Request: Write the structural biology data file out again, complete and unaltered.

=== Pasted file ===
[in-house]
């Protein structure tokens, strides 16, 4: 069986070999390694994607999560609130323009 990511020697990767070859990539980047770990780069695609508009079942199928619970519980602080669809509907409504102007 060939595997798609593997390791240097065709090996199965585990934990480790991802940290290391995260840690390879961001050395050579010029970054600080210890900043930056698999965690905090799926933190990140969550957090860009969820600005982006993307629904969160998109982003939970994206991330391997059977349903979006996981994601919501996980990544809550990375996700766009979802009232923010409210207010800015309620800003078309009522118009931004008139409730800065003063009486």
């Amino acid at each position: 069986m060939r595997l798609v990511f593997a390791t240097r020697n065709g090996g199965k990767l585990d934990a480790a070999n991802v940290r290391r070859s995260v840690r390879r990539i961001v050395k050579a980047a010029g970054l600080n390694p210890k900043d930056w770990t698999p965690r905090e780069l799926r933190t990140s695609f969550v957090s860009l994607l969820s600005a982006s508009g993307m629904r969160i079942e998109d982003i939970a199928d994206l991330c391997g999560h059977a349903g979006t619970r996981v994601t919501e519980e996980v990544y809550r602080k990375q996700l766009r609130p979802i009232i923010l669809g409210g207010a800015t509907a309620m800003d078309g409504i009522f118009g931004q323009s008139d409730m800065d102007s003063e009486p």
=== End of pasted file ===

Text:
[in-house]
């Protein structure tokens, strides 16, 4: 069986070999390694994607999560609130323009 990511020697990767070859990539980047770990780069695609508009079942199928619970519980602080669809509907409504102007 060939595997798609593997390791240097065709090996199965585990934990480790991802940290290391995260840690390879961001050395050579010029970054600080210890900043930056698999965690905090799926933190990140969550957090860009969820600005982006993307629904969160998109982003939970994206991330391997059977349903979006996981994601919501996980990544809550990375996700766009979802009232923010409210207010800015309620800003078309009522118009931004008139409730800065003063009486």
């Amino acid at each position: 069986m060939r595997l798609v990511f593997a390791t240097r020697n065709g090996g199965k990767l585990d934990a480790a070999n991802v940290r290391r070859s995260v840690r390879r990539i961001v050395k050579a980047a010029g970054l600080n390694p210890k900043d930056w770990t698999p965690r905090e780069l799926r933190t990140s695609f969550v957090s860009l994607l969820s600005a982006s508009g993307m629904r969160i079942e998109d982003i939970a199928d994206l991330c391997g999560h059977a349903g979006t619970r996981v994601t919501e519980e996980v990544y809550r602080k990375q996700l766009r609130p979802i009232i923010l669809g409210g207010a800015t509907a309620m800003d078309g409504i009522f118009g931004q323009s008139d409730m800065d102007s003063e009486p």